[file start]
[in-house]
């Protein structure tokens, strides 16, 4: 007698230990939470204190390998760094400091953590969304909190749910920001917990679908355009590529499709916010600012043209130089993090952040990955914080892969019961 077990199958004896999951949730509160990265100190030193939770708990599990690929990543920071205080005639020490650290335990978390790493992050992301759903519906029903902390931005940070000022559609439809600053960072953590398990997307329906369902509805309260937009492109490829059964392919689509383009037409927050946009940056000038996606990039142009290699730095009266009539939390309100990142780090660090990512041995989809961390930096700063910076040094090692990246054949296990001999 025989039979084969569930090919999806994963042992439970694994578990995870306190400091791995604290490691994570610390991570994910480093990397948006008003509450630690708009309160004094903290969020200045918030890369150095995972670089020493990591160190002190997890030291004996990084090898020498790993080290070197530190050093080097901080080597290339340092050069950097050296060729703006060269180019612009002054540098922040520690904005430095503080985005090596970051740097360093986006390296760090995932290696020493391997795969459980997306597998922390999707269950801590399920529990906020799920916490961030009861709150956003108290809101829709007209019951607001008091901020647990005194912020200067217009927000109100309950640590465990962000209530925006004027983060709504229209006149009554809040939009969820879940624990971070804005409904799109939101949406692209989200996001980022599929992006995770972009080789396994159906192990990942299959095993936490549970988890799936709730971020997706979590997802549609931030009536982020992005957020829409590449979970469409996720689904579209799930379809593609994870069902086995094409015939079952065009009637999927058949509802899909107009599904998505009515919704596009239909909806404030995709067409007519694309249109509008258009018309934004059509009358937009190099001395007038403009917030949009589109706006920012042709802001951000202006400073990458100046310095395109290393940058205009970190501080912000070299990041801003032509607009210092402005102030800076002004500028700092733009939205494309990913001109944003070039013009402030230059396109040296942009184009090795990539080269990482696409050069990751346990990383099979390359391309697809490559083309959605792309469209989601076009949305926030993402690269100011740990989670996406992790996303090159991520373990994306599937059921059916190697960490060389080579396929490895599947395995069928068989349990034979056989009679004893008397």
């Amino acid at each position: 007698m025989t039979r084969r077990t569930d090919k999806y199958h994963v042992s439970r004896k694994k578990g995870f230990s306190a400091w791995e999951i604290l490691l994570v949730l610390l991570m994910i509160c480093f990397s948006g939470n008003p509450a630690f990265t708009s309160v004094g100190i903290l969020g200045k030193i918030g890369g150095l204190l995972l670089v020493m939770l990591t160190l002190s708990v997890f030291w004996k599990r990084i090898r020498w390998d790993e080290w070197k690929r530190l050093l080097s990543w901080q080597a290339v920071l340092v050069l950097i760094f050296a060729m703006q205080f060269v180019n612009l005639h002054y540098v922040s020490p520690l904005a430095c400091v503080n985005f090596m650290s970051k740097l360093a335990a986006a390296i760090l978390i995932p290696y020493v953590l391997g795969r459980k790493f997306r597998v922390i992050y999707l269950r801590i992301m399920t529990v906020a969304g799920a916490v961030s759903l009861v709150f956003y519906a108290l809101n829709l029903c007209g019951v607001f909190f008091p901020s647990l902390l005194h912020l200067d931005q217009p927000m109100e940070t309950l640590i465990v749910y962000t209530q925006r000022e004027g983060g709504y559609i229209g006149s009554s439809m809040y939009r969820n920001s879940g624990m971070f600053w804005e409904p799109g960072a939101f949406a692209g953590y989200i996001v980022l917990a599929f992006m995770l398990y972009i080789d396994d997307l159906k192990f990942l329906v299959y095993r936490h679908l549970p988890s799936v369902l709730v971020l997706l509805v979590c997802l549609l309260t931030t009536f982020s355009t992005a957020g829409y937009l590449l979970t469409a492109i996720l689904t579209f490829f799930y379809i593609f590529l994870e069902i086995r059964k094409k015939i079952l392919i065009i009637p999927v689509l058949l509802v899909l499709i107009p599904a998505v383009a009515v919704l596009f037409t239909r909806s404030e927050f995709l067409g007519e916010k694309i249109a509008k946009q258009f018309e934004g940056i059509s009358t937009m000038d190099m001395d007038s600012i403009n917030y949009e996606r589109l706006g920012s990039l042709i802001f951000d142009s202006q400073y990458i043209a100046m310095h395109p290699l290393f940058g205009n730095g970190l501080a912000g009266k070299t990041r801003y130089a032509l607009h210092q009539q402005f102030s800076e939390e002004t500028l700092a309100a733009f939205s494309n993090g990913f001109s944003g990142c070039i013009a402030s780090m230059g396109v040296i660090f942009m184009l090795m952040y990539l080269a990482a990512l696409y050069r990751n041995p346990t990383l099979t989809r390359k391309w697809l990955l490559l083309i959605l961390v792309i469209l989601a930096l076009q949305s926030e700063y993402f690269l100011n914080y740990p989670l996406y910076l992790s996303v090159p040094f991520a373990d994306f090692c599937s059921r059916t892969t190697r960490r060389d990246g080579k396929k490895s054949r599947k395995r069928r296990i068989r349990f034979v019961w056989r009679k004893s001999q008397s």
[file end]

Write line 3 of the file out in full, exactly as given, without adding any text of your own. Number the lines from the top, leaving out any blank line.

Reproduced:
């Amino acid at each position: 007698m025989t039979r084969r077990t569930d090919k999806y199958h994963v042992s439970r004896k694994k578990g995870f230990s306190a400091w791995e999951i604290l490691l994570v949730l610390l991570m994910i509160c480093f990397s948006g939470n008003p509450a630690f990265t708009s309160v004094g100190i903290l969020g200045k030193i918030g890369g150095l204190l995972l670089v020493m939770l990591t160190l002190s708990v997890f030291w004996k599990r990084i090898r020498w390998d790993e080290w070197k690929r530190l050093l080097s990543w901080q080597a290339v920071l340092v050069l950097i760094f050296a060729m703006q205080f060269v180019n612009l005639h002054y540098v922040s020490p520690l904005a430095c400091v503080n985005f090596m650290s970051k740097l360093a335990a986006a390296i760090l978390i995932p290696y020493v953590l391997g795969r459980k790493f997306r597998v922390i992050y999707l269950r801590i992301m399920t529990v906020a969304g799920a916490v961030s759903l009861v709150f956003y519906a108290l809101n829709l029903c007209g019951v607001f909190f008091p901020s647990l902390l005194h912020l200067d931005q217009p927000m109100e940070t309950l640590i465990v749910y962000t209530q925006r000022e004027g983060g709504y559609i229209g006149s009554s439809m809040y939009r969820n920001s879940g624990m971070f600053w804005e409904p799109g960072a939101f949406a692209g953590y989200i996001v980022l917990a599929f992006m995770l398990y972009i080789d396994d997307l159906k192990f990942l329906v299959y095993r936490h679908l549970p988890s799936v369902l709730v971020l997706l509805v979590c997802l549609l309260t931030t009536f982020s355009t992005a957020g829409y937009l590449l979970t469409a492109i996720l689904t579209f490829f799930y379809i593609f590529l994870e069902i086995r059964k094409k015939i079952l392919i065009i009637p999927v689509l058949l509802v899909l499709i107009p599904a998505v383009a009515v919704l596009f037409t239909r909806s404030e927050f995709l067409g007519e916010k694309i249109a509008k946009q258009f018309e934004g940056i059509s009358t937009m000038d190099m001395d007038s600012i403009n917030y949009e996606r589109l706006g920012s990039l042709i802001f951000d142009s202006q400073y990458i043209a100046m310095h395109p290699l290393f940058g205009n730095g970190l501080a912000g009266k070299t990041r801003y130089a032509l607009h210092q009539q402005f102030s800076e939390e002004t500028l700092a309100a733009f939205s494309n993090g990913f001109s944003g990142c070039i013009a402030s780090m230059g396109v040296i660090f942009m184009l090795m952040y990539l080269a990482a990512l696409y050069r990751n041995p346990t990383l099979t989809r390359k391309w697809l990955l490559l083309i959605l961390v792309i469209l989601a930096l076009q949305s926030e700063y993402f690269l100011n914080y740990p989670l996406y910076l992790s996303v090159p040094f991520a373990d994306f090692c599937s059921r059916t892969t190697r960490r060389d990246g080579k396929k490895s054949r599947k395995r069928r296990i068989r349990f034979v019961w056989r009679k004893s001999q008397s």